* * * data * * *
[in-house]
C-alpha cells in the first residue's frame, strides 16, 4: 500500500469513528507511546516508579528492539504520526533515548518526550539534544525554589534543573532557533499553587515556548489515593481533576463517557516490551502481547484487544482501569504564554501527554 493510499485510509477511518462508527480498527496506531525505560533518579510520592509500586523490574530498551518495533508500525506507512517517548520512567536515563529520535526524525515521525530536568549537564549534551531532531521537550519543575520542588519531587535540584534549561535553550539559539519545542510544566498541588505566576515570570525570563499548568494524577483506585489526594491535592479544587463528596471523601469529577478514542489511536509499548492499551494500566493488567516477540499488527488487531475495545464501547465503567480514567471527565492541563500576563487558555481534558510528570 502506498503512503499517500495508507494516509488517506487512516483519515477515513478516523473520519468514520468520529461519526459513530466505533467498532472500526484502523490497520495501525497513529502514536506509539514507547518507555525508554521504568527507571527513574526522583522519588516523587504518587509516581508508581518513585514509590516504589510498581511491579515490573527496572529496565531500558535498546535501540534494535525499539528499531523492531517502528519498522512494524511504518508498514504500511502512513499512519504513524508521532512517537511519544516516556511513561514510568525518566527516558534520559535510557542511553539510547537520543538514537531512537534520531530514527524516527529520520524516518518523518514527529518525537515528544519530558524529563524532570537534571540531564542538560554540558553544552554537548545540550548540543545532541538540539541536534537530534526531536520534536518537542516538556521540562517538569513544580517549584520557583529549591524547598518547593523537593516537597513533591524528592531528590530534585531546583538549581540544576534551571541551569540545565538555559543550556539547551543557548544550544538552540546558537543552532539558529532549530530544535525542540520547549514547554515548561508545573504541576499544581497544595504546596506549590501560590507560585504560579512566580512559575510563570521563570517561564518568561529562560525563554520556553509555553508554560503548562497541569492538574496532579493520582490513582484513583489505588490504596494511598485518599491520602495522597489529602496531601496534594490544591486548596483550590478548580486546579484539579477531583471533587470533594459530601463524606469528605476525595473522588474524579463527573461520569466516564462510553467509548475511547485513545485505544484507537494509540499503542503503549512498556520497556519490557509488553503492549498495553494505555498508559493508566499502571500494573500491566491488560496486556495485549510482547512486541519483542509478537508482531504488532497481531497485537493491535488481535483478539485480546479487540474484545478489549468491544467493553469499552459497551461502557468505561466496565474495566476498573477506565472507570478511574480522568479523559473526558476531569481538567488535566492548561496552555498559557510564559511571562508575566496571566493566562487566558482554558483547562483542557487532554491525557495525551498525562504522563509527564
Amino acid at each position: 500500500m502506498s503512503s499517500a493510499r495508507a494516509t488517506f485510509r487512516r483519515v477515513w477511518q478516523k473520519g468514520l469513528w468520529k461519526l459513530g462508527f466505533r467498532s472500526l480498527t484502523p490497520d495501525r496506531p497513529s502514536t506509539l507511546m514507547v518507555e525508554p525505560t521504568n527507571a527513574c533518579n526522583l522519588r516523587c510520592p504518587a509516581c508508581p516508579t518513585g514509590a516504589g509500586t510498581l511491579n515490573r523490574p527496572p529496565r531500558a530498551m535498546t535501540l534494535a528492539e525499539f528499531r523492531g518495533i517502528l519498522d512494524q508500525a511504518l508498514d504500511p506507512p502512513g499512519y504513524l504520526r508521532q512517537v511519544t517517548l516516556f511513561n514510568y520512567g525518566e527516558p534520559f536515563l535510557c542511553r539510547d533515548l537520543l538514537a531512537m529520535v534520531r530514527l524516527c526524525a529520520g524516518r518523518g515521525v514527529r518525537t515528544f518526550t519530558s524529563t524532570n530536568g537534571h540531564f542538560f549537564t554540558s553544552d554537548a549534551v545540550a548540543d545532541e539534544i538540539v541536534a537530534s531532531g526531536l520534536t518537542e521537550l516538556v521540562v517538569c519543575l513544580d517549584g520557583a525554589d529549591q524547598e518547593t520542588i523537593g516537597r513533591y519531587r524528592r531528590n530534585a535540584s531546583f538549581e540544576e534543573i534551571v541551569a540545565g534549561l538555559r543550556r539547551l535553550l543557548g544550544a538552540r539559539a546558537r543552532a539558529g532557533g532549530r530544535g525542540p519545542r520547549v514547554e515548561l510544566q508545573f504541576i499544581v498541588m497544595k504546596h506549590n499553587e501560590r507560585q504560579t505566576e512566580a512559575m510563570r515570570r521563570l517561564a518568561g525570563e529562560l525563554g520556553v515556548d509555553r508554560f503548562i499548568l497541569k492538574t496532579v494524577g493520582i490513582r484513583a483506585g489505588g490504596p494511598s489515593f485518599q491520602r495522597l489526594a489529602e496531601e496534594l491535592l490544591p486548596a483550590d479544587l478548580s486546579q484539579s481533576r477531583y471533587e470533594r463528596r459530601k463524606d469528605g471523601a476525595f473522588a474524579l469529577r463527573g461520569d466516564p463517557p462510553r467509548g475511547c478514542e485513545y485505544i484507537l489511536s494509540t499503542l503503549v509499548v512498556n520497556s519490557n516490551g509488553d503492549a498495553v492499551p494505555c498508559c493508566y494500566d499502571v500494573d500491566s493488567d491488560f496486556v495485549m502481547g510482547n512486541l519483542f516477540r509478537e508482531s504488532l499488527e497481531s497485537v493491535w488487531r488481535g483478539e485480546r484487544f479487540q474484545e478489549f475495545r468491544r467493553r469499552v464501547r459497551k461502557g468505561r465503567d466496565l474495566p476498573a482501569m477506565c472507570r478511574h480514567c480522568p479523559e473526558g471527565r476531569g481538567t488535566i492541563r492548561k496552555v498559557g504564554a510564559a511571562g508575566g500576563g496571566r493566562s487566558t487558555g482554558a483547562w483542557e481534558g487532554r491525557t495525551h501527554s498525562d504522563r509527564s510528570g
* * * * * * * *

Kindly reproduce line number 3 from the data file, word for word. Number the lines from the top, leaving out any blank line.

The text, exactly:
Amino acid at each position: 500500500m502506498s503512503s499517500a493510499r495508507a494516509t488517506f485510509r487512516r483519515v477515513w477511518q478516523k473520519g468514520l469513528w468520529k461519526l459513530g462508527f466505533r467498532s472500526l480498527t484502523p490497520d495501525r496506531p497513529s502514536t506509539l507511546m514507547v518507555e525508554p525505560t521504568n527507571a527513574c533518579n526522583l522519588r516523587c510520592p504518587a509516581c508508581p516508579t518513585g514509590a516504589g509500586t510498581l511491579n515490573r523490574p527496572p529496565r531500558a530498551m535498546t535501540l534494535a528492539e525499539f528499531r523492531g518495533i517502528l519498522d512494524q508500525a511504518l508498514d504500511p506507512p502512513g499512519y504513524l504520526r508521532q512517537v511519544t517517548l516516556f511513561n514510568y520512567g525518566e527516558p534520559f536515563l535510557c542511553r539510547d533515548l537520543l538514537a531512537m529520535v534520531r530514527l524516527c526524525a529520520g524516518r518523518g515521525v514527529r518525537t515528544f518526550t519530558s524529563t524532570n530536568g537534571h540531564f542538560f549537564t554540558s553544552d554537548a549534551v545540550a548540543d545532541e539534544i538540539v541536534a537530534s531532531g526531536l520534536t518537542e521537550l516538556v521540562v517538569c519543575l513544580d517549584g520557583a525554589d529549591q524547598e518547593t520542588i523537593g516537597r513533591y519531587r524528592r531528590n530534585a535540584s531546583f538549581e540544576e534543573i534551571v541551569a540545565g534549561l538555559r543550556r539547551l535553550l543557548g544550544a538552540r539559539a546558537r543552532a539558529g532557533g532549530r530544535g525542540p519545542r520547549v514547554e515548561l510544566q508545573f504541576i499544581v498541588m497544595k504546596h506549590n499553587e501560590r507560585q504560579t505566576e512566580a512559575m510563570r515570570r521563570l517561564a518568561g525570563e529562560l525563554g520556553v515556548d509555553r508554560f503548562i499548568l497541569k492538574t496532579v494524577g493520582i490513582r484513583a483506585g489505588g490504596p494511598s489515593f485518599q491520602r495522597l489526594a489529602e496531601e496534594l491535592l490544591p486548596a483550590d479544587l478548580s486546579q484539579s481533576r477531583y471533587e470533594r463528596r459530601k463524606d469528605g471523601a476525595f473522588a474524579l469529577r463527573g461520569d466516564p463517557p462510553r467509548g475511547c478514542e485513545y485505544i484507537l489511536s494509540t499503542l503503549v509499548v512498556n520497556s519490557n516490551g509488553d503492549a498495553v492499551p494505555c498508559c493508566y494500566d499502571v500494573d500491566s493488567d491488560f496486556v495485549m502481547g510482547n512486541l519483542f516477540r509478537e508482531s504488532l499488527e497481531s497485537v493491535w488487531r488481535g483478539e485480546r484487544f479487540q474484545e478489549f475495545r468491544r467493553r469499552v464501547r459497551k461502557g468505561r465503567d466496565l474495566p476498573a482501569m477506565c472507570r478511574h480514567c480522568p479523559e473526558g471527565r476531569g481538567t488535566i492541563r492548561k496552555v498559557g504564554a510564559a511571562g508575566g500576563g496571566r493566562s487566558t487558555g482554558a483547562w483542557e481534558g487532554r491525557t495525551h501527554s498525562d504522563r509527564s510528570g